Quadrivio’s General Edit 1.1 does a very good job of turning bad data into a usable file, and is an impressive tool for Macintosh developers of all kinds.
Help For Broken Files
Here’s a scenario: You try to open a JPEG in Macromedia Fireworks, and the program crashes. Undaunted, you reboot and try again, and you experience another crash. You conclude that there must be something weird about the file. You attach it to an e-mail and send it to Macromedia customer support. At that point, the Fireworks folks can investigate exactly what went wrong using General Edit.
General Edit displays file data in a window with four panes: the meta-data pane, which includes file type, creator, date and time information; the target data pane, which usually contains the data fork of the file (It can also switch back and forth between data fork and resource fork, but ResEdit is still the preferred resource editor.); the structure pane, for showing either the data fork or the resource fork; and the control pane, which lists structure elements you can select for transfer into the structure pane with a single click.
The program opens files without crashing itself, no matter how corrupted or big the files are because it uses its own automatic virtual memory. The file can then be edited back to usable form using standard text-modification methods, and opened again in the creator application.
In the General Edit data pane for this Microsoft Word file, far down in the middle of hundreds of hex zeroes, you finally find a tiny patch of actual text.
But That’s Not All
Fixing mystery files is just part of General Edit’s repertoire. The program is all the more attractive to programmers because it makes quick work of defining new types of file structures.
You can put together a new data-file structure definition in a matter of minutes with General Edit’s tools, which follow standard C-language record structure rules. Quadrivio’s Web site maintains a comprehensive set of links to definitions for all common file types, so you can download definitions and experiment with them as templates.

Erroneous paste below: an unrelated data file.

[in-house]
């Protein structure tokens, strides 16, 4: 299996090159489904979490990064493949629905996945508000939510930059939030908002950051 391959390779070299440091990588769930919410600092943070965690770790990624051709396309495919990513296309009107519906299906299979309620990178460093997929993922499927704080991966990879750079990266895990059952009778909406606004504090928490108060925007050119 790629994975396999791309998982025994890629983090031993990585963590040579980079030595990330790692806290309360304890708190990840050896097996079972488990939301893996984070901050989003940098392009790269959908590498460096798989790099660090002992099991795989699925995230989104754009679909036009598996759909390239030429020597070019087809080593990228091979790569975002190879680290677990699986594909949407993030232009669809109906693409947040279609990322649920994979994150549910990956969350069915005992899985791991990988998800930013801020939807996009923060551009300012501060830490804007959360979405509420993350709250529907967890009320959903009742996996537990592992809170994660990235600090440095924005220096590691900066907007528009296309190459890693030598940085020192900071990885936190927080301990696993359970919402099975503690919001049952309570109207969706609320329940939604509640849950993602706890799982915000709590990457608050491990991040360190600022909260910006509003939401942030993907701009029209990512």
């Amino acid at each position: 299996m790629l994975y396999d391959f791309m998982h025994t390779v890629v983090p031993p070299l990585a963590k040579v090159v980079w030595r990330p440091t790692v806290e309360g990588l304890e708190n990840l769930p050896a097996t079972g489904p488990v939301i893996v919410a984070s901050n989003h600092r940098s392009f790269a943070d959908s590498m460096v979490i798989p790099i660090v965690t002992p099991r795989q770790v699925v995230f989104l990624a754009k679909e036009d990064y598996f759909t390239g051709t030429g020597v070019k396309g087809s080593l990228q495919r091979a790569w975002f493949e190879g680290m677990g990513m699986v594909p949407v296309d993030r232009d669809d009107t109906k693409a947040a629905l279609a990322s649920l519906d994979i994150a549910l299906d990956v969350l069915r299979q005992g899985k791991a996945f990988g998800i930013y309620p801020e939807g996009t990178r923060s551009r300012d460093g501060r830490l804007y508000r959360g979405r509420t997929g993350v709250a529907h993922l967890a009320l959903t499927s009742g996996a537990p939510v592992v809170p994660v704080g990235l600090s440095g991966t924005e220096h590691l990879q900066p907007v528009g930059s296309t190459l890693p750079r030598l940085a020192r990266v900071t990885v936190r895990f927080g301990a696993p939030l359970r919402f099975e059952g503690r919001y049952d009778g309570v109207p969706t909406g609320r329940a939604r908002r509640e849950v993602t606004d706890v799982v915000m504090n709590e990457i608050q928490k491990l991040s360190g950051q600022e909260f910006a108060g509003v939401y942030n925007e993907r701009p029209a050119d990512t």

Basically, General Edit is a toolkit for writing the Import/Export commands under the File menu, and provides lots of help if you’re new to this job. Access to Quadrivio’s e-mail customer support is practically worth the price of the program — there aren’t many questions about files these people can’t answer.
General Edit’s thorough tutorial will display the numerous options for file structure within the same creator application.
Don’t Try This at Home
With General Edit, you can also can inspect and modify memory handles, parameter RAM, the System heap and application heaps, or active memory. But keep in mind that this capability has the potential to cause awkward errors,. For the serious debugging that usually accompanies these last type of edits, General Edit gives you data in a form that’s much more readable than the standard hex dump. Apple could have improved life for thousands of programmers by building something like General Edit into its own MPW years ago.
Macworld’s Buying Advice
There’s no better full-featured file editor than General Edit. You’ll want to invest in the application if you are a programmer, tech support staffer, engineer, or data analyst who often comes across damaged Mac files.
Effectively helps with file repair; makes defining file-type definitions easy.
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